A church in Chengdu, the capital of China’s southwestern Sichuan province, was raided by police on Saturday (12 May) as it prepared to commemorate the 10th anniversary of an earthquake that killed almost 90,000 people and left millions homeless.
Pastor Wang Yi of Early Rain Covenant Church was arrested alongside 200 church members, after the authorities warned him that the church did not have the permit necessary to hold such an event, reported World Magazine.
Wang and another church leader ignored the warning, but when church members arrived for the service the next morning, they found police waiting for them, blocking the entrance.
Elderly people and children were among those arrested, while over 15,000 Christian books, including Bibles, as well as almost 1,000 CDs, were confiscated.
Wang and the members of his congregation were released later that evening.
The pastor has been vocal about the new religious regulations that came into force on 1 February. In a critique of the regulations, published by China Source, the pastor said he considered the regulations a violation of religious freedom and called on Christians in China to resist them.
A local source, who wished to remain anonymous, told World Watch Monitor the government is increasing pressure on churches across China. “It seems that local authorities are pressurised to enforce the religious regulations to a certain extent, to at least take some action,” said the source.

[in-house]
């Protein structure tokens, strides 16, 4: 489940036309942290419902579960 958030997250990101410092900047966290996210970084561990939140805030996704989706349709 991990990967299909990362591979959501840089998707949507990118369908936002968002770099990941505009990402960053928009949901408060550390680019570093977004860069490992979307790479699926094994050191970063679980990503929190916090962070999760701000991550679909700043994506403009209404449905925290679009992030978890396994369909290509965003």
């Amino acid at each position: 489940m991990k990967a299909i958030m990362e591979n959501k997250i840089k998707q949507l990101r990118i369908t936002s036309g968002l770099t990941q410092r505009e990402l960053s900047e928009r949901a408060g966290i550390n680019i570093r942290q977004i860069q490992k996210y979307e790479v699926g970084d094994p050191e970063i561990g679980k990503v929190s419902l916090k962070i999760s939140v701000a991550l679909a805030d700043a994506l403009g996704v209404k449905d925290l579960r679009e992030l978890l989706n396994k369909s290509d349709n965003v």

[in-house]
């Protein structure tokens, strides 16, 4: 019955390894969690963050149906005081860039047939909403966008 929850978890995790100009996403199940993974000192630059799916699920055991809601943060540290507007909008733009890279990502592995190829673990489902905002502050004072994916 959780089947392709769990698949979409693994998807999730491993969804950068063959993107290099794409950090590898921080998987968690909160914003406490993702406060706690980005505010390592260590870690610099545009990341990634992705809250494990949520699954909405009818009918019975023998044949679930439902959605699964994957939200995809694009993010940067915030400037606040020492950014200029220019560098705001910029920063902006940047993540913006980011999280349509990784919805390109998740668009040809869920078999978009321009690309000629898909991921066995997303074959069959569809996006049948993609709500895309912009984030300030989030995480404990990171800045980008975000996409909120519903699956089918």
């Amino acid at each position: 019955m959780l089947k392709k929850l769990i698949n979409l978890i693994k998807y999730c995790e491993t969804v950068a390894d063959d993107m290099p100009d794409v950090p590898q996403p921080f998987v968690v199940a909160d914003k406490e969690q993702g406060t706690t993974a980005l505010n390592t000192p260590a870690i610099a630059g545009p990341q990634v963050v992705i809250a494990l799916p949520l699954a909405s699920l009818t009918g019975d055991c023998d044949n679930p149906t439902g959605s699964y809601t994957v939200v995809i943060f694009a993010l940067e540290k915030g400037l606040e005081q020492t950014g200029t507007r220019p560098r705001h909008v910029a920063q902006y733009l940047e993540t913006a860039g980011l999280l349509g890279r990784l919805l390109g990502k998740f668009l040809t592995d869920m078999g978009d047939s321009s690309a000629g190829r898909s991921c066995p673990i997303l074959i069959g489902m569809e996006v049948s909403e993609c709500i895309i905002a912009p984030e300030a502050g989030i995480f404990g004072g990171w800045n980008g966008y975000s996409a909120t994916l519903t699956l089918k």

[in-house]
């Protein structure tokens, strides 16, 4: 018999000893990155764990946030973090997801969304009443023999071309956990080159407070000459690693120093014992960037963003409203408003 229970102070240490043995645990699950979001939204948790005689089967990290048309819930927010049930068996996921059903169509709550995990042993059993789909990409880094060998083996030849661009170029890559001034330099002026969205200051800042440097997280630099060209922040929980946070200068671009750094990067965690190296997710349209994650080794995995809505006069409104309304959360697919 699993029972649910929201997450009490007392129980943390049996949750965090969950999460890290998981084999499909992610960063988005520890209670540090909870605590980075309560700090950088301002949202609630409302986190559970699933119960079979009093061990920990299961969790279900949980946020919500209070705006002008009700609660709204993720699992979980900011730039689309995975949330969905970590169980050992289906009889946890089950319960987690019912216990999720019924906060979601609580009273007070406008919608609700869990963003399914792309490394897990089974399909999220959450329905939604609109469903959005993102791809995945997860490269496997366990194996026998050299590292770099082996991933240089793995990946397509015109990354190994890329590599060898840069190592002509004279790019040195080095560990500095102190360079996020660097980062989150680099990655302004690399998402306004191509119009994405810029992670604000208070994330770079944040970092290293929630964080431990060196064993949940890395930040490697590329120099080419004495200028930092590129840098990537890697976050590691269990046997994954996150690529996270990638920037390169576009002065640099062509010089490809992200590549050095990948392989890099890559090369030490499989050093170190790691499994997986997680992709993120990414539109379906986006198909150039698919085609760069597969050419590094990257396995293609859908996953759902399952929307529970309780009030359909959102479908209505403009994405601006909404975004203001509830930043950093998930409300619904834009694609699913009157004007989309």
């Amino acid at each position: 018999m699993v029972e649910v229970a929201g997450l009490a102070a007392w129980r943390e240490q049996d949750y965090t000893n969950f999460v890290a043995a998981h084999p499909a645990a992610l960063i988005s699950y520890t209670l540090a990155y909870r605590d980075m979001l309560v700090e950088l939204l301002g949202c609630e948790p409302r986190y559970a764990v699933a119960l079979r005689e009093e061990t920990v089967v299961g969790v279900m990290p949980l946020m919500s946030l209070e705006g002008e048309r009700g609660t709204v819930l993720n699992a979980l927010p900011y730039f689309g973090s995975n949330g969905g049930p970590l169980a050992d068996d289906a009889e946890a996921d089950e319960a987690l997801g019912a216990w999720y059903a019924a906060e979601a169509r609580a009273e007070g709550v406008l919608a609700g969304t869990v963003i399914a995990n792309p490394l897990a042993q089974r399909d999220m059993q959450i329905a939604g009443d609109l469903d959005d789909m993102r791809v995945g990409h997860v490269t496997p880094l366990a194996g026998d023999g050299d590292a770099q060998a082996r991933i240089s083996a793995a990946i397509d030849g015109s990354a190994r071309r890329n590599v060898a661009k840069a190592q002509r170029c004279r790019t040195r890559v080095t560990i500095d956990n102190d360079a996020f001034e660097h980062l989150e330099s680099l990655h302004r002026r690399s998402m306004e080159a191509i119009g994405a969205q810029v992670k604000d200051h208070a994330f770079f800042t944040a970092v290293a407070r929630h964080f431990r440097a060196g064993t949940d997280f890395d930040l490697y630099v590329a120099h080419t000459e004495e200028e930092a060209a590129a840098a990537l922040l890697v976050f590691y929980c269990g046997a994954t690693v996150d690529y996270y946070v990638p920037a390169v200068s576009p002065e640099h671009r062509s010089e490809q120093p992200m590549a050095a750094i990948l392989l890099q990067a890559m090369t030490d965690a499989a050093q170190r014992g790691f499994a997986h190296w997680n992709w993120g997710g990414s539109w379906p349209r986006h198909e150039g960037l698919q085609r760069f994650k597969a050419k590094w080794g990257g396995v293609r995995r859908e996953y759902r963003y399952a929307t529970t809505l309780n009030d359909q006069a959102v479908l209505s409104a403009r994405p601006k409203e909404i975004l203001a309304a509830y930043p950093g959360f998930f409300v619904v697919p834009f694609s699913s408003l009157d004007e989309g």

Churches that hold meetings in commercial buildings “are targeted and the authorities close the church venues. Also, more landlords refuse to continue rental contracts with churches. Hence, these local churches are forced to return to house meetings”, the source said.
China ‘suppressing rapid growth among religions’
“There is reason to believe the CCP [China’s Communist Party] Central Committee is trying to suppress rapid growth among religions,” Professor Ying Fuk-tsang, director of the Divinity School at the Chinese University of Hong Kong, told the Catholic news agency UCAN last week.
Ying said the current pressure on Christians and other religious minorities in China, such as the recent closure of churches and kindergartens in Henan province, and children being stopped from attending church services, is rooted in policies that were initially formulated in 2015.
Under the presidency of Xi Jinping, China’s Communist Party has increased control over religious affairs, and the ‘Sinicisation’ of religion (making religion “more Chinese”) has long been a core message.
It means that “every religion and every ethnic group has to be dominated and ‘Sinicised’, their specificity eliminated”, wrote Gerry Groot, a senior lecturer in Chinese Studies and Head of the Department of Asian Studies at the University of Adelaide, South Australia.
“This is the same policy Mao Zedong pursued in the 1950s and later decades, a strategy that led to the stagnation of innovation and China’s economic crisis,” he said. Although Groot said the China of today is different than it was 50 years ago, he said “Xi is either unaware of this history, or perhaps believes that technologies like AI can help contain any negative consequences”, adding that it “would probably be safer to bet that, like Mao, Xi too has begun to overreach”.